Blue light, is the part of the spectrum of visible light, a high-energy, short-wavelength light (not to be confused with UVA or UVB rays), says Shari Marchbein, a board-certified dermatologist and clinical assistant professor at New York University.
The main source of the blue light we're exposed to is the sun, according to the American Academy of Ophthalmology. However, we also get a significant dose from our computer and phone screens and indoor lighting. "It has been reported to contribute to eye strain as well as cataracts, glaucoma, and other eye disease," Marchbein says.
But blue light isn't all bad. "Blue light plays a critical role in maintaining good health, as it regulates our body's circadian rhythm — our natural sleep-wake cycle," Meenakashi Gupta, an assistant professor of ophthalmology at the Icahn School of Medicine at Mount Sinai in New York City, previously told Allure. "Blue light also elevates mood and helps memory and cognitive function."
Is blue light damaging your skin?
Recently, you might have noticed some of your favorite skin-care brands coming out with blue-light-fighting products — so, does that mean it's damaging your skin? "Visible light, especially in the blue wavelength, has become a hot topic in skin care, as there is mounting evidence that supports its contribution to photo-aging, including wrinkles, worsening skin laxity, and hyperpigmentation," says Marchbein.
Research on how blue light affects your skin is ongoing, but what dermatologists know so far doesn't look good. One small, peer-reviewed study of the effects of blue light on the skin, published in the Journal of Investigative Dermatology in 2010, found that exposing skin to the amount of blue light we get from the sun caused more pigment, redness, and swelling than when the same person's skin was exposed to comparable levels of UVA rays.
The effects were only observed in people with darker skin tones, but the researchers noted that pigmentation also lasted longer. "This study absolutely makes us realize that blue light produces visible skin change, including redness and pigmentation," Loretta Ciraldo, a board-certified dermatologist in Miami and co-founder of Dr. Loretta skin care, tells Allure.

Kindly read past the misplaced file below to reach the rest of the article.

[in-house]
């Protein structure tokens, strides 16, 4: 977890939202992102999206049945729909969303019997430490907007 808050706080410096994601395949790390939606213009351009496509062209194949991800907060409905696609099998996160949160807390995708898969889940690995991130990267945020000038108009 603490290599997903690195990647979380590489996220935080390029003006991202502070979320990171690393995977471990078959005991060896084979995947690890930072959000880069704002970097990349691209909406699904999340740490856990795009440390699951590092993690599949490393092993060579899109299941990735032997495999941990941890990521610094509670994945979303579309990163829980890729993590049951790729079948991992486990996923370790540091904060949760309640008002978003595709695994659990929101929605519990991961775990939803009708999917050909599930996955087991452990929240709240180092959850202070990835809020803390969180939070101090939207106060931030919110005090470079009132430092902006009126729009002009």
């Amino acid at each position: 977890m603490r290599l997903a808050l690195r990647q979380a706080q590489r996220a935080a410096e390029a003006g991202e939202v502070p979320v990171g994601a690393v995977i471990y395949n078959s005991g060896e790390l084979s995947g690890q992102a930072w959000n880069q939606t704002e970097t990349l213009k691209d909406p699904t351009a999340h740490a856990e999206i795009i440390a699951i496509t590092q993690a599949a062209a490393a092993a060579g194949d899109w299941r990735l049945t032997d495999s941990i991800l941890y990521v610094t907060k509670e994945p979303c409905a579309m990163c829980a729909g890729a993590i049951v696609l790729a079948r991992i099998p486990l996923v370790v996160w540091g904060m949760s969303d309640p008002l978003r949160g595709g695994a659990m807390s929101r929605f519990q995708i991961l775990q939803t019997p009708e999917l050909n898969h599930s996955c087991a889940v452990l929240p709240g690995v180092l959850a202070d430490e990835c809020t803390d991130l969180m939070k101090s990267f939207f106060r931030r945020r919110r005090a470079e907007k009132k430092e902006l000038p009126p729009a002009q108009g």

Another study published in Oxidative Medicine and Cellular Longevity, suggested that exposure to blue light might stimulate the production of free radicals in skin, which can accelerate the appearance of aging.
The bottom line?The blue light effect on skin needs more research before we can draw any solid conclusions, though early evidence seems to suggest it has the potential to be damaging.
So, what exactly is the blue light doing?
"Dermatologists have good evidence to show that visible light triggers certain skin conditions, such as melasma, where the skin is stimulated to produce more pigment," says Marchbein. "There's also evidence that as blue light penetrates the skin, reactive oxygen species are generated, which leads to DNA damage, thereby causing inflammation and the breakdown of healthy collagen and elastin, as well as hyperpigmentation."
To recap:We know blue light can cause damage to the skin; whether or not we really have to worry about our digital devices (versus blue light emitted from the sun) is still in question.
"There is inconclusive evidence as to whether or not digital screens themselves can actually produce enough light to cause serious skin damage," Marchbein explains. "Although recently, scientific data points to blue light in general, penetrating into the skin contributing to wrinkles, hyperpigmentation, and aging, so the more time we spend on our digital devices (4 hours or more), the worse off our skin might be."
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